Monday, 24 May 2010

Holocaust films and the issue of repeat viewing.

Films about the Holocaust are placed in a fairly unique category. There is no doubt that classic films, some of the best of the last 20 years, have been made on the subject. But, by their very nature and the sheer brutality of the subject matter they become extremely difficult to watch. This is far from being a criticism; telling the stories of the Holocaust is highly necessary and cinema has a crucial role to play in ensuring we never forget the evil acts of the concentration camps and ghettos. Several generations have passed since the Second World War, and though the younger of us will probably never have the slightest inkling of its horror, we can at least begin to get a grasp of it through cinema.

Once we have seen these events put on screen, they become very difficult to watch again. I know many people who regard Schindler's List as a brilliant film but very few who have seen it more than once or twice. Indeed, I have relatives from Germany who cannot bring themselves to watch these films at all; a mistake in my eyes. Even Life is Beautiful, which made the audacious attempt to derive comedy from the harshest of situations makes difficult repeat viewing.

It is here that we come to a film that somehow manages to buck this trend, despite including one of the most brutal and shocking scenes imaginable. I refer to The Pianist, a film that was showing late at night on television last week. I happened to stumble on this film at the exact moment this scene takes place; an elderly man in a wheelchair is mercilessly dumped from a fifth story window before scores of innocent Jews are gunned down. It is arguably the most shocking moment in the film, yet it is utterly believable and leaves you dumbstruck by its power. I watched the film in its entirety yet again. The Pianist is a film that is no less shocking than any other Holocaust film, indeed it is more so than most, but it is a film that demands repeat viewing.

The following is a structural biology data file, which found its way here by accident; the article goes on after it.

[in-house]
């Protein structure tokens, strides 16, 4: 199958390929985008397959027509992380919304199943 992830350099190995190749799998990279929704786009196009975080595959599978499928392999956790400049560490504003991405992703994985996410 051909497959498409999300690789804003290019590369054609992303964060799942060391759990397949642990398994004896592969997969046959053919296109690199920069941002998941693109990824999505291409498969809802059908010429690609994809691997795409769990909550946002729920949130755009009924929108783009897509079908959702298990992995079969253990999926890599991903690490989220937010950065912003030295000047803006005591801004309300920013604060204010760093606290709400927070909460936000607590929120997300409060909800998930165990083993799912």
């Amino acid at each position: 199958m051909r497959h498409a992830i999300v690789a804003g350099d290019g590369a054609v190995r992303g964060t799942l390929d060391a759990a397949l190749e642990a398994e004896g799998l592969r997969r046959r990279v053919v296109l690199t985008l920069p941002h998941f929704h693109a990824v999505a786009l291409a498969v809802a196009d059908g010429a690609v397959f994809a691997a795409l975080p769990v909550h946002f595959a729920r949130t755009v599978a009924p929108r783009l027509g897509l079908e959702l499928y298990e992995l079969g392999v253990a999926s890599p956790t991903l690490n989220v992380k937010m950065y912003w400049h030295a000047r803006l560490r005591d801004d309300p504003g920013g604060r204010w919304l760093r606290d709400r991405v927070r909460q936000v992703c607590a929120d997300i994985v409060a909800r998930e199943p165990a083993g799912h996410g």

By shifting the attention away from the concentration camps to the squalor and destitute setting of the ghettos, The Pianist created an angle on the Holocaust we had seen little of before. We witnessed strong, proud characters slowly realising the desperation and hopelessness of their situation. In Adrien Brody (in perhaps the finest performance of the 21st century so far) we see a supremely talented man resorting to a desperate struggle for survival. The Pianist is the most human and personal of Holocaust films; the atrocities of the Nazis play second fiddle to the strength and resilience of the Jewish characters. Where The Pianist bears repeat viewing where others can not is that it works as more than a dramatic account of the horrors of the Holocaust, it works simply as a film. It may not be enjoyable to watch in the conventional sense, but the strong characterisation and pathos evoke a range of emotions that make re-experiencing it once in a while necessary, if traumatic.

The scene in question is below. If you haven't seen it in the context of the film, I urge you to watch The Pianist in its entirety. Be warned, its shocking stuff:

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